This post was edited by StellaSong at 2016-1-29 09:05|
Ticket scalpers can be a headache in China, raising the prices of concerts, train trips and more. But no scalpers are more detested than those selling tickets for hospital visits. A video of a woman in Beijing denouncing the practice circulated widely this week, as many others shared their own experiences.
Most hospitals require patients to take tickets to determine the order in which they are seen for nonemergency treatment. Often the tickets are sold for a fee. The goal is to prevent disorder and cutting in line when many people are seeking medical care.
But the practice lends itself to abuses, particularly when scalpers buy tickets and sell them for much higher prices. The problems are made worse by the large numbers of people from outlying areas who seek treatment in major cities, either because their local hospitals lack services or they do not trust the quality of care.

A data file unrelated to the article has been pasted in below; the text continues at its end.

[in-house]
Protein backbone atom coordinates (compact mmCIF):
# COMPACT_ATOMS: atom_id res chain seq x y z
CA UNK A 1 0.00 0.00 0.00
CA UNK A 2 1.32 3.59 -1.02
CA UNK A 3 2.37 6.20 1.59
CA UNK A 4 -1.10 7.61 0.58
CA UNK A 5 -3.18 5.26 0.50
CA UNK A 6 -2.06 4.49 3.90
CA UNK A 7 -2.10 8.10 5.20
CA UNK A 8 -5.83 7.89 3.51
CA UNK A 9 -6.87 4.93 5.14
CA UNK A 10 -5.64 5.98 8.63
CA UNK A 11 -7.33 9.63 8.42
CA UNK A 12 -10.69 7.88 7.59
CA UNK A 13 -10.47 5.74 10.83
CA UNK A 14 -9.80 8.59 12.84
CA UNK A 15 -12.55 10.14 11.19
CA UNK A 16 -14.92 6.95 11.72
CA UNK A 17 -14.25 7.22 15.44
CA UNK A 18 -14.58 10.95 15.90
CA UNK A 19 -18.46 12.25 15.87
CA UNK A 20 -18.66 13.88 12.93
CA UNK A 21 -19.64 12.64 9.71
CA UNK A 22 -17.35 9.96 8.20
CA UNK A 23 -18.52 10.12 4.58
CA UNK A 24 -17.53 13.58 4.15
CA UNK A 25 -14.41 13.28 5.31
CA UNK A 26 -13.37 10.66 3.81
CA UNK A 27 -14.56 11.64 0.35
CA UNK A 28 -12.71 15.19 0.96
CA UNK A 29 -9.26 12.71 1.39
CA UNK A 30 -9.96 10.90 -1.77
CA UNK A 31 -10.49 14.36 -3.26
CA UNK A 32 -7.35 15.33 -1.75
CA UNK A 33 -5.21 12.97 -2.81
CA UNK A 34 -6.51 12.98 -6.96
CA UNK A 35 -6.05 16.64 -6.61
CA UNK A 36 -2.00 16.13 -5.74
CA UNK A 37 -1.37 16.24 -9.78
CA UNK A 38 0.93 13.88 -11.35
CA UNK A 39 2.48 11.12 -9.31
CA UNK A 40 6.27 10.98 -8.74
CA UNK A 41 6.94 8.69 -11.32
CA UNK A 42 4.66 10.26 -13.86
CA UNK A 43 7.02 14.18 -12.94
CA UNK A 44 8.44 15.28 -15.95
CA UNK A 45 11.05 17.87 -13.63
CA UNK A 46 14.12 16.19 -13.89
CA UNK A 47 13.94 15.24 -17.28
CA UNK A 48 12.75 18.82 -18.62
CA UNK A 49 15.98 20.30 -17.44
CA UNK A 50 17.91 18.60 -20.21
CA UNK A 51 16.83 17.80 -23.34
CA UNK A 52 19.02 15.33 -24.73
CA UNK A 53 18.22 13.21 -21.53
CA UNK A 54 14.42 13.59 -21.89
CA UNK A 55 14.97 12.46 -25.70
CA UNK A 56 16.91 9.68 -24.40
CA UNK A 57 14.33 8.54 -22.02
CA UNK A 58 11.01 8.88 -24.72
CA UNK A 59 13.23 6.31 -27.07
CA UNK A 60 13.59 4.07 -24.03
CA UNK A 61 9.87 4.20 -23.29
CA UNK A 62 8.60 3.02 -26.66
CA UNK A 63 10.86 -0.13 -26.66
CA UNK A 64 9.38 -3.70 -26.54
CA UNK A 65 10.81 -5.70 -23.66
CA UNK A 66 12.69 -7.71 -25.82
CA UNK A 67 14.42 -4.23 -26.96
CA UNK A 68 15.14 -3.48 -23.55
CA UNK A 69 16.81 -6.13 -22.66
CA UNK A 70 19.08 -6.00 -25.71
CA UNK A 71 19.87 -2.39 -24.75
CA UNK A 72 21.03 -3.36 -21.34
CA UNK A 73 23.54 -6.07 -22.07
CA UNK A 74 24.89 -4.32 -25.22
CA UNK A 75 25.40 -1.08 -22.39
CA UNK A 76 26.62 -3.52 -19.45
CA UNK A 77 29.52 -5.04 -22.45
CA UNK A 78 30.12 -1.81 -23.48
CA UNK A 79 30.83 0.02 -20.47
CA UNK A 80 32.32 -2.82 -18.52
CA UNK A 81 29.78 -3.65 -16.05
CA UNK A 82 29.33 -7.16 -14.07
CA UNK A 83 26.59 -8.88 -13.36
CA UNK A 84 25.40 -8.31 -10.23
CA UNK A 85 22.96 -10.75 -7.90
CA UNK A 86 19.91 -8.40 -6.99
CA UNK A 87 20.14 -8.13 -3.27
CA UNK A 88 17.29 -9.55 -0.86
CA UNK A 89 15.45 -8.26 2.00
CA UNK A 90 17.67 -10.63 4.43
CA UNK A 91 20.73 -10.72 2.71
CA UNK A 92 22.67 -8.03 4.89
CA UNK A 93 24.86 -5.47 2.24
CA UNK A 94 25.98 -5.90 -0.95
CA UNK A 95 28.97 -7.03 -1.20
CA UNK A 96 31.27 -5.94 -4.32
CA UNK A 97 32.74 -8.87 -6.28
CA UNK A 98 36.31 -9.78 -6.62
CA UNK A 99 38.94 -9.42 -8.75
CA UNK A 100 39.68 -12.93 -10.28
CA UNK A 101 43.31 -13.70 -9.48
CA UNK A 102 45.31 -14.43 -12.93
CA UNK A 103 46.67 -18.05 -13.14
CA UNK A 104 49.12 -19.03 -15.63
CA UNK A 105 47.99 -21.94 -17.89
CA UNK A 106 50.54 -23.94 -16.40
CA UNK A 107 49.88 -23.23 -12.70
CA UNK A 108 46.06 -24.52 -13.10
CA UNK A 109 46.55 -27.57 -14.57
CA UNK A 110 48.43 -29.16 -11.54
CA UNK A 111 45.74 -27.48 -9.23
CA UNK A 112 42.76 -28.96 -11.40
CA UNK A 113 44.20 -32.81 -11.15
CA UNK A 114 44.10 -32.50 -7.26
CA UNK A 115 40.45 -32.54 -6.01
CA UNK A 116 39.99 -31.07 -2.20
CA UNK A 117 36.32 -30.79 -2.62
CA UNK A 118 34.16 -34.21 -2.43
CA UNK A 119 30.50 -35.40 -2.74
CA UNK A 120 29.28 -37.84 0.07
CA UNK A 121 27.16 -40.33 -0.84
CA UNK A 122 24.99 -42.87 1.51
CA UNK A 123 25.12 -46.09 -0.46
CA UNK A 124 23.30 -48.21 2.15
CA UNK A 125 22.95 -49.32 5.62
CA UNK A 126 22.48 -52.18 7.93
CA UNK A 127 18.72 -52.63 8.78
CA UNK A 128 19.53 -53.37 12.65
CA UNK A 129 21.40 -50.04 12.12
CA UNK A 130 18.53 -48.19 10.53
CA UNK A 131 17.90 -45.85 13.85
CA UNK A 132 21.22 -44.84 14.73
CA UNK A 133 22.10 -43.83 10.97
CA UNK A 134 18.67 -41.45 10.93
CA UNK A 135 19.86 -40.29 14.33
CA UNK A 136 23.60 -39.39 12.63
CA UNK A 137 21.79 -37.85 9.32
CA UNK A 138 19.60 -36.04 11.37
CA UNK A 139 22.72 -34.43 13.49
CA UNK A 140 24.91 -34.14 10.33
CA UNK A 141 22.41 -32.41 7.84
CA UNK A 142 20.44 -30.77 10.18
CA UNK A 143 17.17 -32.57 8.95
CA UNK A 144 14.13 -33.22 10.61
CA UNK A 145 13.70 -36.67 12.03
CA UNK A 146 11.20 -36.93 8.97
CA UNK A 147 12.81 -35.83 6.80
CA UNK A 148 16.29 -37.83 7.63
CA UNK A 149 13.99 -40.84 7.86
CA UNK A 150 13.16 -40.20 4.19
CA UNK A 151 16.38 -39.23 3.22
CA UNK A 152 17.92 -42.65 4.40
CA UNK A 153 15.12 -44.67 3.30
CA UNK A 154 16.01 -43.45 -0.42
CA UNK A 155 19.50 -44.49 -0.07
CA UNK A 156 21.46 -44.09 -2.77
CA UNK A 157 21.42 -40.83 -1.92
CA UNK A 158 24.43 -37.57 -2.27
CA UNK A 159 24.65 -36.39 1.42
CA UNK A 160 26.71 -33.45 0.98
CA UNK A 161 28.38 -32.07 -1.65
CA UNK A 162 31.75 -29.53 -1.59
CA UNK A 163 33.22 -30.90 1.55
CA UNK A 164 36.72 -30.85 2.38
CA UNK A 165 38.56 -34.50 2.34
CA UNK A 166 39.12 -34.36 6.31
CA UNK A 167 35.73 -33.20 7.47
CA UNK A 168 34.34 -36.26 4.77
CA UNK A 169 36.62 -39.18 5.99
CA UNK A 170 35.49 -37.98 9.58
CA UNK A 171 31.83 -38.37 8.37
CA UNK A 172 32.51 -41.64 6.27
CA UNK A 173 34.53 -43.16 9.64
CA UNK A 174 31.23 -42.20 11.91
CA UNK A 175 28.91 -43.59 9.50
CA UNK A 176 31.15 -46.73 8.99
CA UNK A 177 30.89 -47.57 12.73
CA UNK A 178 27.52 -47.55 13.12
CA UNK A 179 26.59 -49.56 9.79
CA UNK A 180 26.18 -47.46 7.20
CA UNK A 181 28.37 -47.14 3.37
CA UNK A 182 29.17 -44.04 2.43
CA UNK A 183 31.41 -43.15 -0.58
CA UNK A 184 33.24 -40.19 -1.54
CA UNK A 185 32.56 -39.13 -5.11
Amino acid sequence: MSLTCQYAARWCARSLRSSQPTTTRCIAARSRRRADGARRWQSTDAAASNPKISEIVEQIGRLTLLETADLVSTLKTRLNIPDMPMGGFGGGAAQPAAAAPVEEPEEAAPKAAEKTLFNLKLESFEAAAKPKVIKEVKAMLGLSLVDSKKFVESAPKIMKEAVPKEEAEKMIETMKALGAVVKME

The video of the woman was recorded last week by a patient waiting in line at Guang’anmen Hospital in central Beijing. The woman in the clip said a scalper had inflated the price of a ticket to 4,500 renminbi, or nearly $700, from 300 renminbi.
“My God, for average people to see a doctor takes so much money, so much energy,” she shouted.
Guang’anmen denied that it condoned the reselling of tickets. It released a statement on Tuesday saying that a preliminary investigation had found no evidence that its security guards were involved in reselling tickets.
The woman was reported to have been waiting in line so that her mother could see a prominent doctor of internal medicine. The hospital said it had made arrangements for the mother to see another specialist so as “not to affect the normal medical order and treatment of other patients.”
Chinese state television broadcast a clip of the woman’s complaint on Tuesday, and many people commented online that they had had similar experiences.
Of course these scalpers are awful, but it’s the system that creates them,” one person from the northeastern city of Tianjin wrote in a social media post on Weibo.
She said she rented a basement room near the hospital for 130 renminbi a day. She had to carry her mother on her back to visit the hospital.
"My mother is still ill and paralyzed in bed,” she said. “I need to take care of her and only wish to get her properly treated. I don’t want that much attention.”(Source from the New York Times)